Granted, the raise in temperature in this graph is much lower than in the GISS graphs most scientists are using, but a consistent warming can still be found in Christy's data.

~T. Greer, hoping the spam blocker will let my link filled post get through.


*If my estimation makes you uneasy, I suggest you see the actual graph produced by Christy and Douglass for their study: (http://i103.photobucket.com/albums/m143/Tgreernm/Christy-graphone.jpg)

NOTE: I drew in the regression line on this graph. If you want to see the study itself, here is the link: (http://arxiv.org/ftp/arxiv/papers/0809/0809.0581.pdf)

Posted by: T. Greer at October 23, 2008 12:26 AM

October 7, 2008

First freeze...

... at Atlantis Farm.

This morning, from 0540 to 0750, the air temperature at Atlantis Farm north of Denver was at or below 32 F.

Since we're outside of Denver's Urban Heat Island, our temperature is always lower than it is downtown.

(If more universities were located far from urban areas the Global Warming theories wouldn't have a chance!)

Posted by JohnGalt at 4:40 PM | Comments (1)
But jk thinks:

During which time, I was five miles away, with very little urban island heat, walking Skylark. I was wearing shorts and a golf shirt and even though I like the cool weather, I was pretty anxious to get home.

Posted by: jk at October 7, 2008 5:24 PM

August 27, 2008

Sanguininity

Brother Johngalt and I had mournfully decided that skeptical opposition to DAWG was a lost cause. Both Presidential candidates and a huge majority in Congress either subscribe to the theory or feel they have to play along to mollify their constituents.

It seemed sad that we lost the battle as the science was crumbling. If I were a lefty, I'd call it ironic. C'est le guerre (le guerre, la Guerra, al gore there's a joke in there somewhere).

Samizdat Brian Micklethwait not only sees the battle as won, he thinks the battle itself signals capitulation in a larger war:

One of the things that irritates me about propagandists on my side is that they are often reluctant to spot a great victory, even when they have just won one. Wilkinson's point is not just that climate chaos-ism is nonsense, a claim that I increasingly find myself agreeing with completely, not least because the now undependable notion of "global warming" has been replaced by the idiotic phrase "climate chaos", or, even more idiotically, "climate change". When was there ever a time when the climate did not change? What Wilkinson is also noting is that the hysteria whipped up around the changeability of the climate was whipped up because these lunatics came to realise that they had no other arguments against a more-or-less capitalist, more-or-less-free-market world economy. They have now conceded - not in so many words, rather by changing the subject - that capitalism works, and the only nasty thing they have left to say about it is that it works so well that it ruins the planet.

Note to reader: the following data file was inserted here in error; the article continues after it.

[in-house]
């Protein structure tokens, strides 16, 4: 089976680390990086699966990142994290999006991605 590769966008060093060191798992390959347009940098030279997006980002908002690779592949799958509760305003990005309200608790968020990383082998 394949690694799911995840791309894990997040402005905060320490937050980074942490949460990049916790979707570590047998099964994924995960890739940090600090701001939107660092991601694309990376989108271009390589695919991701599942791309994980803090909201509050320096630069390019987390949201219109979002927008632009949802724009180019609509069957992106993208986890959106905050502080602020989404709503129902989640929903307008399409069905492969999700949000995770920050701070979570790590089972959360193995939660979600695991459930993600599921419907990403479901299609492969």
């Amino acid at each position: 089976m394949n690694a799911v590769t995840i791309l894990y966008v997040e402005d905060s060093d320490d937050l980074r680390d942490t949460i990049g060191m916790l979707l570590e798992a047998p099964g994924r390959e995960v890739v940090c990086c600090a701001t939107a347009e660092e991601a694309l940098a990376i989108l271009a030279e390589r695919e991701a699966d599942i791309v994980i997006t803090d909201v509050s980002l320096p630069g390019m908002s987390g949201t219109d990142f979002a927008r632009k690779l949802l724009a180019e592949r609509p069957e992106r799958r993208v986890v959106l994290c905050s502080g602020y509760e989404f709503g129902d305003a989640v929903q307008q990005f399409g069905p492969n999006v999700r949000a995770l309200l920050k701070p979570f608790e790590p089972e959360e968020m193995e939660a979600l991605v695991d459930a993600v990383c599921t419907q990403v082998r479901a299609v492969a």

Perhaps he's right, but the enemies of free markets don't admit defeat very easily. Last night on Kudlow & Co., Secretary Robert Reich suggested that Kudlow and Stephen Moore were "the last two people on Earth who still believe in supply-side economics." I don't see anybody being more generous with climate science.

Posted by John Kranz at 12:59 PM | Comments (2)
But Perry Eidelbus thinks:

Similar to my comment one minute ago, Reich has *always* been a fool, without fail.

The incredible (and I use that in the original sense of "unbelievable") thing about liberal economists is how they completely deny facts, particularly history.

Posted by: Perry Eidelbus at August 28, 2008 9:22 AM
But jk thinks:

I find Mister Secretary to be pretty tiring. Jonah Goldberg really beat him up in his book as a dishonest interlocutor in the past and I see it on his Kudlow appearances. He filibusters, distorts, and presents the view of the UC Berkeley faculty lounge as gospel.

Posted by: jk at August 28, 2008 10:33 AM

July 28, 2008

How I Learned to Stop Worrying and Love Global Warming

Professor Reynolds links to a Popsci.com story Global Warming: Not So Bad. The piece questions the D in DAWG, showing that many people and species are helped by warmer temperatures.

A 47-year study of one population of great titsógarden birds about the size of sparrowsóis providing hope that some animals can adjust quickly to environmental change. University of Oxford zoologists have found that the birds are laying their eggs earlier in the spring to time the hatching of their chicks to the earlier emergence of caterpillars.

Talk about burying the lede! I'd've headlined the article:
"Great Tits Love Global Warming!"

UPDATE: An emailer is moderately offended and I'm moderately pleased that somebody expected better of me. Sincere apologies all 'round.

Posted by John Kranz at 11:57 AM | Comments (2)
But johngalt thinks:

Wanna talk about moderately offensive?

www.savethetatas.com

And there's not even any double entendre there!

Posted by: johngalt at July 28, 2008 3:29 PM
But Perry Eidelbus thinks:

Good thing I didn't click that at work. Not that offensive, really, but some people are way too uptight.

That's definitely a link for one of my fans, Lord Boner, who hasn't left a comment on my blog in some time. He kept asking me to stop posting about economics and politics, and talk about tatas...jugs...melons...